As the world’s largest coffee company announced plans to close 27 stores statewide, several baristas in the Twin Cities announced plans of their own to fight back. Those plans begin with forming a union.
“We are not the first Starbucks workers to take this step, and we will not be the last,” said Erik Forman, a former barista at the first-floor Mall of America Starbucks and member of the Starbucks Workers Union (SWU). “Even at Starbucks workers can come together and make the kind of changes we need to see in this country.”
Forman joined four other Mall of America Starbucks workers in a press conference outside the mall July 22. The baristas shared with reporters their reasons for joining the SWU and the steps they have taken to change working conditions for themselves and their co-workers nationwide.
A day earlier, the baristas said, they briefly walked off the café floor to deliver a letter to their manager. In it, they demanded a fair severance package for workers at closing stores, a living wage, automatic cost-of-living pay increases, guaranteed hours, an end to understaffing and tuition reimbursement.
So far workers’ efforts to unionize have been met with stern resistance from the company. That resistance has surprised some employees and consumers, who listened to Starbucks tout itself as a socially responsible company.
But Starbucks’ response to their organizing efforts didn’t surprise the baristas outside the Mall of America.
Forman, fired in early July, believes he was targeted for promoting the fledging union to his co-workers. At the press conference, he called out the company for waging a “vicious anti-union campaign.”
“I’m a hard worker,” Forman said. “I’d been a half hour late to one shift after being on time for a year. Then I was fired because I talked about my final warning with another worker.”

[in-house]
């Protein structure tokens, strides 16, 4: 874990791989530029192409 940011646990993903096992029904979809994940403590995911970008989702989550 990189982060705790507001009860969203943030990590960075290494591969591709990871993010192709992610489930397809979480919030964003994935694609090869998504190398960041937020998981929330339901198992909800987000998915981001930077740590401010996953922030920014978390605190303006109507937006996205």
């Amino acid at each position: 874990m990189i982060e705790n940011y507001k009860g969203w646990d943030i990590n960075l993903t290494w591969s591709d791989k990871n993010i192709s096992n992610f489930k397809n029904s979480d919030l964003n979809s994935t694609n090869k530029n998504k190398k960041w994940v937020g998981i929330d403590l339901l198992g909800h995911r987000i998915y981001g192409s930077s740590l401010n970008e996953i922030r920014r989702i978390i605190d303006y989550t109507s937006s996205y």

Forman’s union filed charges against Starbucks with the National Labor Relations Board, and he expects to be reinstated within the coming months. More than 50 baristas at Starbucks stores throughout the Twin Cities have signed a petition calling on the company to reinstate Forman.
“For every person I talked to about my firing, I heard another story about someone they work with,” Forman said. “It’s inspiring to see co-workers break the silence about their treatment at Starbucks.”
Ted Dewberry, meanwhile, gave reporters a firsthand account of how he lost his employer-provided health insurance after failing to maintain a 20-hour-per-week average over the course of the last financial quarter. After Dewberry took his family on a week-long vacation, he came up short of that threshold.
Sarah Bright and Jake Bell, Dewberry’s co-workers, added that the high cost of enrolling in the company’s benefit plan puts coverage out of reach for most part-time baristas, who start off earning just $7.60 per hour. And the seasonal nature of retail work – particularly in the Mall of America – means hours oftentimes grow scarce.
Michael Moore edits The Union Advocate, the official publication of the St. Paul Regional Labor Federation. Visit the federation’s website, www.stpaulunions.org